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Morning Market Wrap: ASX to open flat, Wall Street dips as USD rises on inflation data

3 May 2021
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U.S. equities declined on Friday but still posted weekly gains as the U.S. dollar rallied on firmer economic data.

The U.S. dollar index gained +0.73% on Friday, snapping a week three losing streak to rise +0.46% after personal consumption expenditure, the Fed’s preferred gauge of inflation, climbed in March. Core prices rose +0.4% for the month, above the +0.3% estimated and previous reading of +0.1% taking gains to +1.8% over the year. Headline inflation also rose +2.3% over the year from +1.5% previously. Elsewhere the Michigan Consumer Sentiment Index for April rose to 88.3 from 84.9 previously, also topping estimates of 87.4.

The S&P500 declined -0.72%, although posted a weekly gain of +1.05% and +3.11% for the month taking year-to-date gains of +11.32%. Technology shares, which account for just over a quarter of the index weight, weighed on the index on Friday with the sector down -1.43%, financials also weighed down -0.96% as did communications -0.89%. The Nasdaq Composite fell -0.85% as did the Russell 2000 down -1.26% with the VIX rising +5.68% to 18.61. Treasury yields edged lower despite the positive economic data, with the 2-year down -0.4 basis points to 0.158%, and the 10 and 30-year yields finished -0.8 and -0.1 basis points lower. Given the potential impacts of month-end rebalancing, as well as economic data that is impacted by base effects, it’s hard to read too much into market moves on Friday, particularly with strong earnings for Q1 with more companies than average topping forecasted earnings.

European equities also declined on Friday following GDP and inflation data that showed the Eurozone recovers at a far slower pace than the U.S. Core prices for April rose +0.8% year on year as forecast, with headline inflation rising +1.6% from +1.3% previously as estimated. GDP for the first quarter declined at a -0.6% annualised rate, better than the -0.8% forecast, falling -1.8% over the year vs -2% forecast. The Euro Stoxx 600 declined -0.31%, as did the CAC40 -0.53%, FTSE MIB -0.56% and DAX30 -0.12% while the FTSE100 edged +0.12% higher. Both the Euro and Pound slipped against the U.S. dollar, down -0.83% and -0.87% respectively with yields across the region mixed but little changed.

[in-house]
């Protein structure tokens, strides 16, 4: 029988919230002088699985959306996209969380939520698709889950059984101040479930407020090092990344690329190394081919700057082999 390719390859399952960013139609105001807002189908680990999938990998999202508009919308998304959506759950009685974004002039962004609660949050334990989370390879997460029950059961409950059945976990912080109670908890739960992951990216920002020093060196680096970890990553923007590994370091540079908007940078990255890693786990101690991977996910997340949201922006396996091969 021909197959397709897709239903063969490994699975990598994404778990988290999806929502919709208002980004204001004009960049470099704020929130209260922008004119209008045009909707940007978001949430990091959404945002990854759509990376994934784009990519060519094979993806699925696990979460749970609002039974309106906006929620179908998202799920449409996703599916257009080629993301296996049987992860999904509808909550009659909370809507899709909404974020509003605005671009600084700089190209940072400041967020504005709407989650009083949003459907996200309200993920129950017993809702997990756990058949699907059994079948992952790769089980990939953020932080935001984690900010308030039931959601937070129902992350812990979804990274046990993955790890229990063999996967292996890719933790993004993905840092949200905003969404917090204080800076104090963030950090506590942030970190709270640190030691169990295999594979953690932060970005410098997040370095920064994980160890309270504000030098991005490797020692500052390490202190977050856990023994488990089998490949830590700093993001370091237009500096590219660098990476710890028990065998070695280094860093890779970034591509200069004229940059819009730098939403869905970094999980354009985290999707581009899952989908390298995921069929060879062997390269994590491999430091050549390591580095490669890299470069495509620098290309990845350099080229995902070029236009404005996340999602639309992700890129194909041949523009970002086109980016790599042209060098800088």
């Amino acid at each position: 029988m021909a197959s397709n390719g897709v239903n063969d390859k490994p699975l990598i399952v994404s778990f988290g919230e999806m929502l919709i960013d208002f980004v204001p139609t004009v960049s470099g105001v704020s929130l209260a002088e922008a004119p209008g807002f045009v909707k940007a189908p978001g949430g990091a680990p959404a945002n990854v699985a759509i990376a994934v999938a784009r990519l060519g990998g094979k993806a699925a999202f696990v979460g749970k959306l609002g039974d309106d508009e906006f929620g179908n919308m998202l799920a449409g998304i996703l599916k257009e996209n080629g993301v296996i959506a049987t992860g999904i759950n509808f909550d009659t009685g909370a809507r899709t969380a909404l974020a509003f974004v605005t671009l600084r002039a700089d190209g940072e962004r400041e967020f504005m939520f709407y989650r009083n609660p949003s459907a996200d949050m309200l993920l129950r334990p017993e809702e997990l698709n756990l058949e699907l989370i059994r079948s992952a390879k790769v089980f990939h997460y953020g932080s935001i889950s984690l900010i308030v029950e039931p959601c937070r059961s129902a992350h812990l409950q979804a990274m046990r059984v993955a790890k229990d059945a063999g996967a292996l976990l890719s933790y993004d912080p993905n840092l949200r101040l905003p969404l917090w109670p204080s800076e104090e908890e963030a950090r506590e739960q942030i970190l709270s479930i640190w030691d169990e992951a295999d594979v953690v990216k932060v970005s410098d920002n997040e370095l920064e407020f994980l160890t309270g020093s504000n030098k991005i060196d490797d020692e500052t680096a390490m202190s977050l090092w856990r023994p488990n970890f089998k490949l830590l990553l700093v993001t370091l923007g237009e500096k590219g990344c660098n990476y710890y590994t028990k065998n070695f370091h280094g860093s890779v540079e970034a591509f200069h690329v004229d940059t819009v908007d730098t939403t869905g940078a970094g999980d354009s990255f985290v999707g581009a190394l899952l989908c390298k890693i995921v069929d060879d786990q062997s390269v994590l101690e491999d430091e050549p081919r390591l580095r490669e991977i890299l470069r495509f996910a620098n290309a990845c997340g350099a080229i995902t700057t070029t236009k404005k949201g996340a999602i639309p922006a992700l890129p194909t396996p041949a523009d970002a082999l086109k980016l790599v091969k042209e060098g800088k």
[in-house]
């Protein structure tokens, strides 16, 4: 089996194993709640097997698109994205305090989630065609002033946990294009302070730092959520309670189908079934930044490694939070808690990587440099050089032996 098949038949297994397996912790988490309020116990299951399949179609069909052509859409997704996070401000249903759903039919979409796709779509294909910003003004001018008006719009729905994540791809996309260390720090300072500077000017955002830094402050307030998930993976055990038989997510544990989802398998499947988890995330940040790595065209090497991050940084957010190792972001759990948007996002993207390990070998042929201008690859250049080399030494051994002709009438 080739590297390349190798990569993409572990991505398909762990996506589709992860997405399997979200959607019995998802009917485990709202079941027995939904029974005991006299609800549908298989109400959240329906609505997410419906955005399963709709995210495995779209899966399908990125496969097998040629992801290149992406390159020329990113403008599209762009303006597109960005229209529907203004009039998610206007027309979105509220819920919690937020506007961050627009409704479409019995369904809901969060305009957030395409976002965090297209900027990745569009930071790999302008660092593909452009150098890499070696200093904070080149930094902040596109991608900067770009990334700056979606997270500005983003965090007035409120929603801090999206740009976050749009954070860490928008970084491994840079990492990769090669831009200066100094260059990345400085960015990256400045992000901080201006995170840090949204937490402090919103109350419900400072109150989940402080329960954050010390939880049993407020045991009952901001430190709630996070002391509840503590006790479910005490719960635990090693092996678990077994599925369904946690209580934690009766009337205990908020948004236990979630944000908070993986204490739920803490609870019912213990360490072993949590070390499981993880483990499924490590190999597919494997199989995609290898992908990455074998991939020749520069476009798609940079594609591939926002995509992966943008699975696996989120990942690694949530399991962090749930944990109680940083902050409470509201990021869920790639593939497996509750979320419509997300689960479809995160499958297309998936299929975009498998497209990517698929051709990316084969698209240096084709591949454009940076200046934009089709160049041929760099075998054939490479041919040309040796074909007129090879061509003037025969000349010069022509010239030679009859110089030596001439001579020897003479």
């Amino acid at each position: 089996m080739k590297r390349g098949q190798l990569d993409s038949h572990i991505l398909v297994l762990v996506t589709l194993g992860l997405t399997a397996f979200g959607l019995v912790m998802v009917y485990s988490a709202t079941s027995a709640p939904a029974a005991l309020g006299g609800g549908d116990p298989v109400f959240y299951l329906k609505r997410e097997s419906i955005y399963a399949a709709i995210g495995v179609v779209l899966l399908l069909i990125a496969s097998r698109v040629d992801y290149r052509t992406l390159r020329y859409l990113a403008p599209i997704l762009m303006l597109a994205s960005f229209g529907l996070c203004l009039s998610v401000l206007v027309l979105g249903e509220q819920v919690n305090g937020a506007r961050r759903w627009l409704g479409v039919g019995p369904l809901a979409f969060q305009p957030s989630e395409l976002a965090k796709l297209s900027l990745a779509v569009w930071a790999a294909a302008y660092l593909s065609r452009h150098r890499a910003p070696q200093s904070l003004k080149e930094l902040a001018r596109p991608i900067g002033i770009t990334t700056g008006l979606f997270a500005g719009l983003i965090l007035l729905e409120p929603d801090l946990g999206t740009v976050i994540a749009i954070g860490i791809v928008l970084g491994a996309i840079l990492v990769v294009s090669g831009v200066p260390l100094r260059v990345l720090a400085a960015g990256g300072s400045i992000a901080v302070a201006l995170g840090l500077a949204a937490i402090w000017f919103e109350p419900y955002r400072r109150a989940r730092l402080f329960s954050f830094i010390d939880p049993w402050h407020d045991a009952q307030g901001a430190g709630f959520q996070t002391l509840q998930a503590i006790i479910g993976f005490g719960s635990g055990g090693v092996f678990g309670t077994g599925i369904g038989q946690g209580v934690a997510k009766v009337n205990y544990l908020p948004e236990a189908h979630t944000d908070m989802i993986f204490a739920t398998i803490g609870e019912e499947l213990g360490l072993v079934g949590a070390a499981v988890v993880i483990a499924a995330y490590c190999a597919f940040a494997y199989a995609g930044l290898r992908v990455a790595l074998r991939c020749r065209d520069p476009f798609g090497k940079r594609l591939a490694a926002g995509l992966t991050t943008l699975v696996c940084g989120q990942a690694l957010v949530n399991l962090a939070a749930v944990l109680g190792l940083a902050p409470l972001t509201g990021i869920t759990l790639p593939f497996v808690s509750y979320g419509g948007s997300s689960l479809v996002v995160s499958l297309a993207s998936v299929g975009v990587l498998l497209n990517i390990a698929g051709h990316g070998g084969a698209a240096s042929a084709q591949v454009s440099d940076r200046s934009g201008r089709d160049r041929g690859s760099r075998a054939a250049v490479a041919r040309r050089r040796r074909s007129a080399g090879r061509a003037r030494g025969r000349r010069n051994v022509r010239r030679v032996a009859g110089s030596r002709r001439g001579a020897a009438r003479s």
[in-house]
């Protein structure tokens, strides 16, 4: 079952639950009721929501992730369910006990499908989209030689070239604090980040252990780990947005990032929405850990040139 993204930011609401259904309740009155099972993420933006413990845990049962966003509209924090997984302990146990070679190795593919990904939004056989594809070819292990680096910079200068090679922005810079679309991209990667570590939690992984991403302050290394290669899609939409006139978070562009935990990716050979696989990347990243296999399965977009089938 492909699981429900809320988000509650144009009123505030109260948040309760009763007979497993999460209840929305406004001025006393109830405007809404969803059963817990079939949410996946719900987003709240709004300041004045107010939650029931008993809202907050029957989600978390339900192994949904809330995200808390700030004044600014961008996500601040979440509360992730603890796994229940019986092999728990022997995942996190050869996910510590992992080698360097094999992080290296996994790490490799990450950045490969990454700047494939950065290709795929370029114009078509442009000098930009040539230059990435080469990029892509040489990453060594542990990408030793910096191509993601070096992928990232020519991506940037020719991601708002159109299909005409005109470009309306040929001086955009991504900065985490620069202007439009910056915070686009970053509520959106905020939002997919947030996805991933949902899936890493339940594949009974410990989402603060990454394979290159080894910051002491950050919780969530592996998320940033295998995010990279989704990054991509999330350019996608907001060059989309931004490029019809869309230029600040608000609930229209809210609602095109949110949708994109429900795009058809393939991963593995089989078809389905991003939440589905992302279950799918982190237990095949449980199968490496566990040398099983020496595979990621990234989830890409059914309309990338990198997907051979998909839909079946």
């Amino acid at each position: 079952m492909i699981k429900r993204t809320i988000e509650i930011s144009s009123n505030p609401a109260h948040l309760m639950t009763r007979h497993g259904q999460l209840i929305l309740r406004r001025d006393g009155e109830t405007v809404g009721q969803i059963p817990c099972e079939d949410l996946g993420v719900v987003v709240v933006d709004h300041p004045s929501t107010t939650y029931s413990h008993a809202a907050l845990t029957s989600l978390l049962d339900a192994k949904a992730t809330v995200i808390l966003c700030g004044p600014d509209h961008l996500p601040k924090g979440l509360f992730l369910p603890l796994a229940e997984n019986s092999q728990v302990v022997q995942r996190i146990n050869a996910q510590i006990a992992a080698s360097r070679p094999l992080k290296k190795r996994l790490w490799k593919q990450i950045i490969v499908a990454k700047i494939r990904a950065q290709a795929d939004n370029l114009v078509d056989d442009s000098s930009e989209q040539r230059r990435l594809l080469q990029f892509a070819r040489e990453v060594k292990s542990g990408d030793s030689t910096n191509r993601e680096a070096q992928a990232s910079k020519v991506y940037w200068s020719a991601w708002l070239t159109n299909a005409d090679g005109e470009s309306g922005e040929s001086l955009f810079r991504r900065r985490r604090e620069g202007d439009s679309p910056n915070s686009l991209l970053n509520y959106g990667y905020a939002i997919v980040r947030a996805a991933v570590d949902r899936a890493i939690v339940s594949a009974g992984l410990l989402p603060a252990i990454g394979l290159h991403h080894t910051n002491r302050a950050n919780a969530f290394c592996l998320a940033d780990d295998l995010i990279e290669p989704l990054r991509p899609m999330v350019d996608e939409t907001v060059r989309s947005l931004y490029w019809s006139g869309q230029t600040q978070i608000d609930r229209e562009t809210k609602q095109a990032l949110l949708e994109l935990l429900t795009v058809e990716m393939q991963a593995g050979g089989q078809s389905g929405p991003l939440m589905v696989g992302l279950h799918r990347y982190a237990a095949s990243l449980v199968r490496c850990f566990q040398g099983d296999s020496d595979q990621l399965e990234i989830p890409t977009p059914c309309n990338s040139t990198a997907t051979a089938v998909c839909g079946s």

*Note: These prices are based on futures and/or CFD pricing and may therefore differ slightly from spot pricing.

The ASX looks set for a relatively flat with ASX200 futures down just -0.1% at 6,995. The benchmark index fell -0.80% on Friday, pushing the index into negative territory for the week by -0.49%, as materials -1.33% and financials -0.67% weighed on Friday. Over the week, consumer staples were the worst performer, down -3.44% followed by technology shares -2.26% and consumer discretionary -1.52% while utilities +0.56% and industrials +0.34% outperformed. Beach Energy was the worst performer on Friday slumping -24.11% after downgrading it’s full-year forecast after an unexpected -5% decline in production rates with the business pointing to a failure to model reserves accurately. PointsBet was the toped performer, rising +7.42% after active clients rose by +169% to 285,500 and gross win, the profit from losing client bets less winning bets, rose +275% to A$100.5 million.

Oil prices retreated on Friday with both WTI and Brent crude down -2.20% and -1.90% to US$63.58 and US$66.76 a barrel respectively. Base metals were generally lower, with copper down -0.61% after touching decade highs earlier in the week, aluminium also fell -0.8%, as did iron ore -1.94% to US$184.05 in Singapore while nickel gained +2.42%. Spot gold edged -0.17% lower on Friday to US$1,769.13 an oz, with the more volatile silver down -0.69% to US$25.92 while Bitcoin jumped +7.22% to US$56,814.

Economic data:

  • Australian Manufacturing PMI (MoM Apr) 09:00
  • Eurozone Manufacturing PMI (MoM Apr) 18:00
  • U.S. Manufacturing PMI (MoM Apr) 23:45

 

 

This article was written by James Woods, Portfolio Manager, Rivkin Securities Pty Ltd. Enquiries can be made via [email protected] or by phoning +612 8302 3632.

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